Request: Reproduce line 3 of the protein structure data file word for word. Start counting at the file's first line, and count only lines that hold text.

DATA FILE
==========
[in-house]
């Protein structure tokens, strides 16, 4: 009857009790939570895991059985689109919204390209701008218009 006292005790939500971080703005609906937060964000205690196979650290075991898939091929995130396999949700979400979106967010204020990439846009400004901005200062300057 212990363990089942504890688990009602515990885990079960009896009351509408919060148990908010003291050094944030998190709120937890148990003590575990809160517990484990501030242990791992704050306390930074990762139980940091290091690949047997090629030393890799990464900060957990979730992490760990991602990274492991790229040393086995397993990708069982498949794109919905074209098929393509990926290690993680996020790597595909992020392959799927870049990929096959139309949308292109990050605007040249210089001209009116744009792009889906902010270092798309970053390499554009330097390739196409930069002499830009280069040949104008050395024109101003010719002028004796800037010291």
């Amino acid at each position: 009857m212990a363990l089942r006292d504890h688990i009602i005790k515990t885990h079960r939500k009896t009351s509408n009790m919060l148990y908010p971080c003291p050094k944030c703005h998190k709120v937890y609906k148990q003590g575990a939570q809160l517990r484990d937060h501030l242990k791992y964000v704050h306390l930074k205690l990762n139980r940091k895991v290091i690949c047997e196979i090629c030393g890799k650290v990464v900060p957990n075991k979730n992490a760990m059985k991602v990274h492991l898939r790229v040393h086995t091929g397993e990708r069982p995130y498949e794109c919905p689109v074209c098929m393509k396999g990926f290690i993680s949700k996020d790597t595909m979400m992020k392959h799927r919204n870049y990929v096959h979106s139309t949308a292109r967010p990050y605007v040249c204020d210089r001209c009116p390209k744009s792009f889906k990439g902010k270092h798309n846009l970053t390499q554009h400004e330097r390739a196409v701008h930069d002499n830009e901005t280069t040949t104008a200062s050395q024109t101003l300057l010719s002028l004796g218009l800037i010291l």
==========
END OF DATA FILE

């Amino acid at each position: 009857m212990a363990l089942r006292d504890h688990i009602i005790k515990t885990h079960r939500k009896t009351s509408n009790m919060l148990y908010p971080c003291p050094k944030c703005h998190k709120v937890y609906k148990q003590g575990a939570q809160l517990r484990d937060h501030l242990k791992y964000v704050h306390l930074k205690l990762n139980r940091k895991v290091i690949c047997e196979i090629c030393g890799k650290v990464v900060p957990n075991k979730n992490a760990m059985k991602v990274h492991l898939r790229v040393h086995t091929g397993e990708r069982p995130y498949e794109c919905p689109v074209c098929m393509k396999g990926f290690i993680s949700k996020d790597t595909m979400m992020k392959h799927r919204n870049y990929v096959h979106s139309t949308a292109r967010p990050y605007v040249c204020d210089r001209c009116p390209k744009s792009f889906k990439g902010k270092h798309n846009l970053t390499q554009h400004e330097r390739a196409v701008h930069d002499n830009e901005t280069t040949t104008a200062s050395q024109t101003l300057l010719s002028l004796g218009l800037i010291l």